An equilibrium score (ES) was generated for each trial in each condition based on an algorithm developed for the Smart Balance System.21 The algorithm uses the peak-to-peak amplitude of COP AP displacement to estimate the amount of postural sway in the sagittal plane. Scores are calculated as the angular difference, expressed as a percentage, between the amount of estimated AP postural sway and the theoretical limit of stability (approximately 12.5° in the AP plane). Lower amplitudes of COP displacement reflect less postural sway, and consequently, higher percentage differences from the theoretical limit. Thus, higher ES indicate greater postural stability. A composite ES was calculated by independently averaging the trial scores from conditions 1 and 2, adding these two average scores to the individual trial scores from conditions 3–6, and then dividing the sum by 14.21 After injury, no athlete had signs of postural instability, as determined by a normal composite ES which was no more than 5% below their preseason value. As a group, athletes had clinically normal composite ES at preseason (mean: 79.0±6.0) and after injury (mean: 81.2±5.6). Healthy subjects also had composite ES consistent with normal postural stability at both sessions (mean: 79.9±8.1 and 81.3±7.8, respectively).
COP data reduction
The ApEn algorithm essentially applies a moving window procedure to determine the probability that short sequences of data points are repeated, within a certain error tolerance, throughout a temporal sequence of points. Expressing the average probability in logarithmic form (and taking the inverse), ApEn generates a unit-less real number which ranges from 0 to 2.15 Zero values correspond to time series where the sequences of data points are perfectly repeatable. A sine wave, for example, oscillates continuously in a repeatable and predictable fashion. Values of 2 correspond to time series for which any repeating sequences of points occur by chance alone (fig 1).
The ApEn algorithm has been published in great detail elsewhere.22,23 Using Matlab software (Mathworks, Natick, MA), we calculated separate ApEn values for the AP and medial-lateral (ML) components of the COP coordinate time series (n = 2000) from test trials. The algorithm requires the operator to input both the length of the short segments of data points and the error tolerance used in the calculation. The reliability of the output is optimal when input values, as well as the length of the entire time series, are identical for all subjects.22 This requirement precluded the use of trials interrupted by a fall. For this reason, we calculated ApEn values for the first two trials from each SOT condition and used the third trial as a substitute for interrupted trials. Input parameters for the ApEn calculation were (i) a series length (m) of two data points, (ii) a tolerance window (r) normalised to 0.2 times the standard deviation of individual time series, and (iii) a lag value of 10.23,24 This lag value was chosen to lower the effective sampling frequency of the algorithm from 100 to 10 Hz, thereby reducing the influence of extraneous noise in the data. ApEn values from individual trials were averaged for further analysis. According to accepted guidelines,25 average ApEn values for COP time series collected during two trials of the SOT have demonstrated good to moderate between-session response stability for the AP (ICC(2,2) range 0.79–0.90) and ML (ICC(2,2) range 0.53–0.77) components of COP time series.26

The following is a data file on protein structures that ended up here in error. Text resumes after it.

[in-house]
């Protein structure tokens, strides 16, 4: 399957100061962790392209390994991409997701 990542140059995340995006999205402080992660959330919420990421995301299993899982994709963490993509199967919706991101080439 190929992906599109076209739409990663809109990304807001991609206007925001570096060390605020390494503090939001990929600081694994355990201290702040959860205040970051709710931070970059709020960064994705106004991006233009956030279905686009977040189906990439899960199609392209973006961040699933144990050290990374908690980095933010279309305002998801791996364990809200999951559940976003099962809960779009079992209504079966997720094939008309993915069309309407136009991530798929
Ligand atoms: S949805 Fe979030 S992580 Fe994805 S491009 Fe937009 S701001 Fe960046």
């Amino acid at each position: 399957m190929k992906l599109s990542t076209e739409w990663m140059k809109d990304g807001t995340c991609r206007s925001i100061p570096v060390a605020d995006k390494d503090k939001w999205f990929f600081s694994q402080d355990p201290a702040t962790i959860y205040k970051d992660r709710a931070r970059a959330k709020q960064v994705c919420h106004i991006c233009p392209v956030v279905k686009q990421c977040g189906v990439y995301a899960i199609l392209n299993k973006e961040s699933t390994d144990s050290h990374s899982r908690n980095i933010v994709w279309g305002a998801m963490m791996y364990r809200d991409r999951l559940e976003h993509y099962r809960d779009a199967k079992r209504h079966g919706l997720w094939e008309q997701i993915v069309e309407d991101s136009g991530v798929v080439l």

Using SPSS 10.0 statistical software (SPSS, Chicago, IL), we conducted separate 2×2×6 (group×day×sensory condition) mixed model ANOVA for average AP and ML ApEn values, with repeated measures on day and condition factors. To accommodate any violations of the ANOVA sphericity assumption, we relied on the more conservative Giesser-Greenhouse F test (α = 0.05). Degrees of freedom used for the corrected F test were not necessarily whole numbers.
Prior to conducting statistical analyses, we used a surrogation (phase randomisation) procedure to validate the application of a non-linear parameter to characterise the COP data. Surrogate AP and ML time series were created having identical means, standard deviations, and power spectra to the original data but with randomly generated order. This procedure also was performed in Matlab using the algorithms developed by Theiler et al.27–29 ApEn values from the original data and their surrogated counterparts were compared using Student’s t test (α = 0.05). We found significant differences between all original COP time series and their surrogate counterparts, indicating that the original data were not randomly derived, and therefore, were deterministic in nature.
All subjects completed the SOT battery during both testing sessions. After injury, two athlete subjects lost their balance during either the first or second trial of condition 6. Although the interrupted trials had been included in the calculation of composite ES used to determine eligibility for study, they were unable to be used for ApEn analysis. Consequently, the interrupted trials were replaced with condition 6 trial 3 data.
COP AP time series